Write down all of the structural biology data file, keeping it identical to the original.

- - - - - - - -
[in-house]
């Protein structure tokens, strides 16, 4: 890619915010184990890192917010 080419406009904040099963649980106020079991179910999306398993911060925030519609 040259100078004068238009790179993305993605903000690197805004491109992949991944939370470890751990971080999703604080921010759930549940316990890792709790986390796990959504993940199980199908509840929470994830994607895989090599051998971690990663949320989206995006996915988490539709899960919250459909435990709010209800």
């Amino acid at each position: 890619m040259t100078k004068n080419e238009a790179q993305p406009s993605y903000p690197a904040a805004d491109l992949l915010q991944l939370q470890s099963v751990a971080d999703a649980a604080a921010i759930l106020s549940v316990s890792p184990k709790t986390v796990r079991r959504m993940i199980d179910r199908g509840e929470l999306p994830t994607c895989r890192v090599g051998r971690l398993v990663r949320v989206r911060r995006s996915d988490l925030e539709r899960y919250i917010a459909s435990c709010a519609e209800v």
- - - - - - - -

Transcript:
[in-house]
């Protein structure tokens, strides 16, 4: 890619915010184990890192917010 080419406009904040099963649980106020079991179910999306398993911060925030519609 040259100078004068238009790179993305993605903000690197805004491109992949991944939370470890751990971080999703604080921010759930549940316990890792709790986390796990959504993940199980199908509840929470994830994607895989090599051998971690990663949320989206995006996915988490539709899960919250459909435990709010209800």
């Amino acid at each position: 890619m040259t100078k004068n080419e238009a790179q993305p406009s993605y903000p690197a904040a805004d491109l992949l915010q991944l939370q470890s099963v751990a971080d999703a649980a604080a921010i759930l106020s549940v316990s890792p184990k709790t986390v796990r079991r959504m993940i199980d179910r199908g509840e929470l999306p994830t994607c895989r890192v090599g051998r971690l398993v990663r949320v989206r911060r995006s996915d988490l925030e539709r899960y919250i917010a459909s435990c709010a519609e209800v």